Daily Progress, Jacksonville, TX

Nation/World and Features

June 26, 2006

Reviving tales of New Birmingham

Kevin Stingley nears end of research for his book about New Birmingham

RUSK — How does a book about a town filled with wealth and riches, along with many different characters sound? Throw in a murder that rocks the town and creates a myth and you’ve got a book about New Birmingham.

Kevin Stingley, a history teacher at Rusk Junior High School, has stacks of folders of information on New Birmingham, and he is almost finished researching for a book about the town which he’s considered writing for several years.

Stingley said he got the idea to write a book about the thriving-community-turned-ghost town, approximately eight-and-half years ago.

“I was sponsoring a group of junior historians from junior high, and I thought it was a good idea to have them visit the museum,” Stingley said.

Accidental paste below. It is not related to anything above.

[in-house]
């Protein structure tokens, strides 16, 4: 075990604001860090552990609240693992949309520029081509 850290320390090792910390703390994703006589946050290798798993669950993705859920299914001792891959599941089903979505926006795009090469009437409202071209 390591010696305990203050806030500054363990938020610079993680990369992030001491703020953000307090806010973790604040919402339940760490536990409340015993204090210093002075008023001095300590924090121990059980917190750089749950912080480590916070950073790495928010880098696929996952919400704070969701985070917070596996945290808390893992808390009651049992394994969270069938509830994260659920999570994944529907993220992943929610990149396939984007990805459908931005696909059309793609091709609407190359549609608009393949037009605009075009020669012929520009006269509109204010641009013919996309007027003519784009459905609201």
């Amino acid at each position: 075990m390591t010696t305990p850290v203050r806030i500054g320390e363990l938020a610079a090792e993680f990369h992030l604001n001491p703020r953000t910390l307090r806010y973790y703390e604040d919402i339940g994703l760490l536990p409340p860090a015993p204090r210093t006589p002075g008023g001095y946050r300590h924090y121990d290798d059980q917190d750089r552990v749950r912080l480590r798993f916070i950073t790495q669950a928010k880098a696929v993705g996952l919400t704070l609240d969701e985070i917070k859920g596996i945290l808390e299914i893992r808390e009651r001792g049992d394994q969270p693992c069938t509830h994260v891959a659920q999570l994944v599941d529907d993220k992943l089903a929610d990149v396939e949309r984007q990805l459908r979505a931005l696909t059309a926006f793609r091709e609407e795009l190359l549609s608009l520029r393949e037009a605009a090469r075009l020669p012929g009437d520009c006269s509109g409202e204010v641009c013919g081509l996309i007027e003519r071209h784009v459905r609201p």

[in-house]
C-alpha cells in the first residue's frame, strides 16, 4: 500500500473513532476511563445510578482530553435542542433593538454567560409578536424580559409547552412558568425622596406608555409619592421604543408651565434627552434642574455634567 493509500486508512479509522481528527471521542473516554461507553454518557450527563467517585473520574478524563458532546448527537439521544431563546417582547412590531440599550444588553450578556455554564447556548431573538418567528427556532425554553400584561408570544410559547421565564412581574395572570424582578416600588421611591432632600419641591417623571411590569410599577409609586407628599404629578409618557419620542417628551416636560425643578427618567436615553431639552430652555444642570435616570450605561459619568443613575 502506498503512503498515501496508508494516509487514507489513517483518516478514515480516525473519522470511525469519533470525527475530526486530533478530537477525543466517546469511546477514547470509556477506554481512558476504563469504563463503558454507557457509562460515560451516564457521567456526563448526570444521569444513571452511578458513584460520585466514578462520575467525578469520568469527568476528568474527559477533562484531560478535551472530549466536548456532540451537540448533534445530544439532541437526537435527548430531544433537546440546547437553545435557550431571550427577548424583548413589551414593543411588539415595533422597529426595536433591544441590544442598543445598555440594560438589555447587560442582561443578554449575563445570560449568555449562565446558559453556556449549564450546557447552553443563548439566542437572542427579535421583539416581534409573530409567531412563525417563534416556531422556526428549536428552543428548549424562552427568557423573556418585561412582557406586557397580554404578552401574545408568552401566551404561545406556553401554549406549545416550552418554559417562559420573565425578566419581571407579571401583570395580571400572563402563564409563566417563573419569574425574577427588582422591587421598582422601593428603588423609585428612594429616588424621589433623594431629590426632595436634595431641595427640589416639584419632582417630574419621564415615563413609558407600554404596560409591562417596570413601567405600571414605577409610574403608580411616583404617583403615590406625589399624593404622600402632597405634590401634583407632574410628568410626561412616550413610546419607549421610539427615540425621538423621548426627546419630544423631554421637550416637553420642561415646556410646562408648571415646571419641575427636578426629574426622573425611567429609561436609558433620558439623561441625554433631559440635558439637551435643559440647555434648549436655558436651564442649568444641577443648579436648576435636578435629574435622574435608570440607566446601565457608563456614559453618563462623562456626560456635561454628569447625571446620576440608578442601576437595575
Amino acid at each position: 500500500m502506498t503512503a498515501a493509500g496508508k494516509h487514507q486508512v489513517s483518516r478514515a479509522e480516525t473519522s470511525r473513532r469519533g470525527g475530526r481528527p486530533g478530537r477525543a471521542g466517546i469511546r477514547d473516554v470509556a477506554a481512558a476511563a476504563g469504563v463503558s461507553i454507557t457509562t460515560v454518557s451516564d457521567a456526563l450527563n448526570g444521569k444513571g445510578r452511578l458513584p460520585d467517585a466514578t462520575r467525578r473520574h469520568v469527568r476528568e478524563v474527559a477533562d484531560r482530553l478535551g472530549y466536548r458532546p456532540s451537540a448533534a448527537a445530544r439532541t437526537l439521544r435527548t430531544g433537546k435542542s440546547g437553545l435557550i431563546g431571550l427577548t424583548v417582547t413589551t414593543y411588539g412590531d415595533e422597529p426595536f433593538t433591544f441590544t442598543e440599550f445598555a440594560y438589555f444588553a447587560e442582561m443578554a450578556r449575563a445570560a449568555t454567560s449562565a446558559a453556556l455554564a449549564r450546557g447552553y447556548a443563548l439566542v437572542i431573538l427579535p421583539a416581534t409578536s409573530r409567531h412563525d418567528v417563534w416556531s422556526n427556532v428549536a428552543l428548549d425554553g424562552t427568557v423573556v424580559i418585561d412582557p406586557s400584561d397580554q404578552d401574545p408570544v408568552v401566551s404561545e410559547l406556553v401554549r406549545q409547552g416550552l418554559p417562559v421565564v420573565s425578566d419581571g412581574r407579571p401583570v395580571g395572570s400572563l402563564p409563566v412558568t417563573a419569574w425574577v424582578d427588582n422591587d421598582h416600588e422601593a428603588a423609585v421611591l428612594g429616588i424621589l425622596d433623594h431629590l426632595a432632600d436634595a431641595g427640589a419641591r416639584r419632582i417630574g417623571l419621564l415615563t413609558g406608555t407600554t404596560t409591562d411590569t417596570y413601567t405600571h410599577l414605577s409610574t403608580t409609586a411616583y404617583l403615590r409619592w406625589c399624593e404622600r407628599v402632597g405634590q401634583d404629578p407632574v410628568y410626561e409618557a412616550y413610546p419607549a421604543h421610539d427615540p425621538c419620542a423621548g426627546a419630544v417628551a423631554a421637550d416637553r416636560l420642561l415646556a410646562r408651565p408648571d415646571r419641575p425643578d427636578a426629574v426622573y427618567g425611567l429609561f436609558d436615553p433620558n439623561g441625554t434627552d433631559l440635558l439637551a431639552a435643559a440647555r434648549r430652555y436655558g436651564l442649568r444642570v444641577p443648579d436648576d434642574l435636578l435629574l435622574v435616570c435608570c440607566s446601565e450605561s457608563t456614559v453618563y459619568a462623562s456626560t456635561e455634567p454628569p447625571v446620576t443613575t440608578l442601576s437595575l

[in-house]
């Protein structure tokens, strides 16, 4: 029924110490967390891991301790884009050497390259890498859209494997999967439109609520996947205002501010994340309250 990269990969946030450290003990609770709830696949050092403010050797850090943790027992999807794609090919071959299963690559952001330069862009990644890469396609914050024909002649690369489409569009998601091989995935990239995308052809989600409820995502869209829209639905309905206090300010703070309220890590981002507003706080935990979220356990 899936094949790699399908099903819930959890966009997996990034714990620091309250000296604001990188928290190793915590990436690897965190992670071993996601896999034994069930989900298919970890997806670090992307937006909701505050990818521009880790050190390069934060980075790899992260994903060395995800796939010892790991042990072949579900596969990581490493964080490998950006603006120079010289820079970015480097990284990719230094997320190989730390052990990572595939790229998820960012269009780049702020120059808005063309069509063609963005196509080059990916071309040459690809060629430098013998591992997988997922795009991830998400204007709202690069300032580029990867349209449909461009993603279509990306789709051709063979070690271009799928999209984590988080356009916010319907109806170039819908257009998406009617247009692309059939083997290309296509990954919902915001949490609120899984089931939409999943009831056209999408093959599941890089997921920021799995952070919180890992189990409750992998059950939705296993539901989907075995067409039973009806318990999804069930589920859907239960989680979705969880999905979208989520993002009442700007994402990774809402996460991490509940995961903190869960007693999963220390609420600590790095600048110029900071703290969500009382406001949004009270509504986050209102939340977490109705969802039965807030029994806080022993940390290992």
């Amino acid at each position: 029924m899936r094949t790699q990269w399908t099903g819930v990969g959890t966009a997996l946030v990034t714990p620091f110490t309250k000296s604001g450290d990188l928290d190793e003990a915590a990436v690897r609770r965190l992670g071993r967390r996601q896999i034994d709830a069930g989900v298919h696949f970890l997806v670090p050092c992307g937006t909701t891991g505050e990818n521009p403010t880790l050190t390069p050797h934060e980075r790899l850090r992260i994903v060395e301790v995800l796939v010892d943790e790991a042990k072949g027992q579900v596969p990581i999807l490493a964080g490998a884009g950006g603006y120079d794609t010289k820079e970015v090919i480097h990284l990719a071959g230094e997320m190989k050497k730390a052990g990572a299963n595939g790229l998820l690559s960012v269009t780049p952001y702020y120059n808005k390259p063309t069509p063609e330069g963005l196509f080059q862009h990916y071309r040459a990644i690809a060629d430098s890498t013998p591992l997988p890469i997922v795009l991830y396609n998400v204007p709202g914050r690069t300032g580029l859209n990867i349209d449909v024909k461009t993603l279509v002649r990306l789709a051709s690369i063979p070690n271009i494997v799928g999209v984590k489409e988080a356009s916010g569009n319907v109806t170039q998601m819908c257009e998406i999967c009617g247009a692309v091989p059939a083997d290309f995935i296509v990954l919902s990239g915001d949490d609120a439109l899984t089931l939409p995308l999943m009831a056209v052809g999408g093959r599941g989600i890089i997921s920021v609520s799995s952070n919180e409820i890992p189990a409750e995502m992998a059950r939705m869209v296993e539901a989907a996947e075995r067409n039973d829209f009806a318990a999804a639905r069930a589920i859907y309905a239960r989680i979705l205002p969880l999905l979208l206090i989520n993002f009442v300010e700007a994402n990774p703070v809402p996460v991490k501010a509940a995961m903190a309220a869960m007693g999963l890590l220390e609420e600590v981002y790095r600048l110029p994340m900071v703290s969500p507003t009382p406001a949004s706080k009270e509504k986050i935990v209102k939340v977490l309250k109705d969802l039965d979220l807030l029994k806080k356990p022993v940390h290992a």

While at the museum, Virginia Penny, who was a worker at the museum at the time, shared with Stingley some little facts about New Birmingham.

“I got fascinated and got interested in it,” Stingley said. “The first picture I saw was of the Southern Hotel, on the corner of U.S. 69 and FM 323 on Atoy Highway. You can still see the magnolia trees there.”

From there, he said, the research — and findings — grew.

“I located the great-granddaughter of the founder of the town, who lives in Central, (a town located just north of Lufkin),” he said. Supposedly, Alexander Blevins founded the town, but Stingley found out the real founder was Anderson Blevins.

“She said, ‘well, yes my great-grandfather founded the town, but Alexander wasn’t his name — it was Anderson. Alexander was his brother.’

“So you see how oral history works,” Stingley said with a laugh.

Stingley said New Birmingham, a once thriving town approximately a mile-and-a-half from Rusk, came into existence due to the iron ore and railroad industries.

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